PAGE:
I have called thee by thy name. To “call by one’s name” means here, to admit into close relationship, as when we are adopted by God to be his children. The reason of this mode of expression is, that God rejects the reprobate in such a manner that he appears to have forgotten them. Hence, also, the Scripture says, that “he knoweth them not.” (Matt. 7:23; Luke 13:27.) From a contrast of this sort we learn more fully what is meant by being “called by God.” It is when he passes by others, and deigns to bestow on us a peculiar honour, and, from being strangers, to make us members of his household, and next takes us under his care and guardianship, so as to direct us and all our affairs. For the same reason he adds, Thou art mine, that believers may know that there will always be left a Church among the elect people, because God refuses to be deprived of his rightful possession. In short, he declares that they are his dear inheritance, of which he will never suffer himself to be robbed.
1 Whatever Israel’s blindness and insensitivity may have been in the past, God says thay are to forget that and concentrate on one fact: whose they are. The oracular form thus says the Lord underlines the firmness of this call. It is a call not to be afraid: Do not fear. This expression points out what would be the deepest pain of the exile, the fear that Israel’s sense of identity, the glory of having been a particular people called out by the eternal God, was after all just a fantasy. Much can be endured if we have a sense of destiny borne out of particular identity. Strip that away from us and we think going on in life is hardly worth it. The repeated “do not fear” (41:10, 13, 14; 43:1, 5; 44:1, 8) particularly addresses this issue: the fear that God has forsaken them, or worse, never was theirs in the first place.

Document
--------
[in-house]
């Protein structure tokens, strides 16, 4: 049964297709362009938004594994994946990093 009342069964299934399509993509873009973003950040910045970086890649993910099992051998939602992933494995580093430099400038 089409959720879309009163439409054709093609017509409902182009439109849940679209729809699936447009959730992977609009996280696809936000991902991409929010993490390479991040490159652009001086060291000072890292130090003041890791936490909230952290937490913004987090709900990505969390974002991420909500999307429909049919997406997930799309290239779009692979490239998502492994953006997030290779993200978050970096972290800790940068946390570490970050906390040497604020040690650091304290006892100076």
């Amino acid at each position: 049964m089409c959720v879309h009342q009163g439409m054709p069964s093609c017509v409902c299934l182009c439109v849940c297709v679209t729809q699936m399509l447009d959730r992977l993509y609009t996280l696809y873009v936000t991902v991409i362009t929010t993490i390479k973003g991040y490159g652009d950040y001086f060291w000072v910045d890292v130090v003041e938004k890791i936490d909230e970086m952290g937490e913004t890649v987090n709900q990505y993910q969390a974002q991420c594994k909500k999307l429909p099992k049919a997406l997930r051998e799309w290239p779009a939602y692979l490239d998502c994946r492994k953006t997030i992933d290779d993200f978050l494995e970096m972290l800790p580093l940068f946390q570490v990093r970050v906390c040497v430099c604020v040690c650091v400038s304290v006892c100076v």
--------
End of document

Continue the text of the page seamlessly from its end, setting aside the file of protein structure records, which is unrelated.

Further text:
In the language of Gen. 1 and 2 Isaiah reminds the people that just as God created and shaped the physical universe, so he brought them into existence as his own people. Although the emphasis here is not on the doctrine of creation, there can be no question that that doctrine is in the background. The argument that Israel is a particular creation of God could have force only if the hearers understood the allusion to creation. “Just as he created the heavens and shaped the earth, so he has created Israel; and do you think he will forget us?” The use of the paired name, Jacob/Israel, underlines both the tenderness of God toward the people and also the sense of their being a creation of God. In Egypt and at Sinai God had taken a disparate people whose only commonality was an ancestor and had made them into a nation. They had not become a nation through the long slow processes of history, but had been forged in an instant (comparatively) through the will and activity of God alone, just as he had singled out their father Jacob, and before that, his father Abraham, and had set them on a completely new path.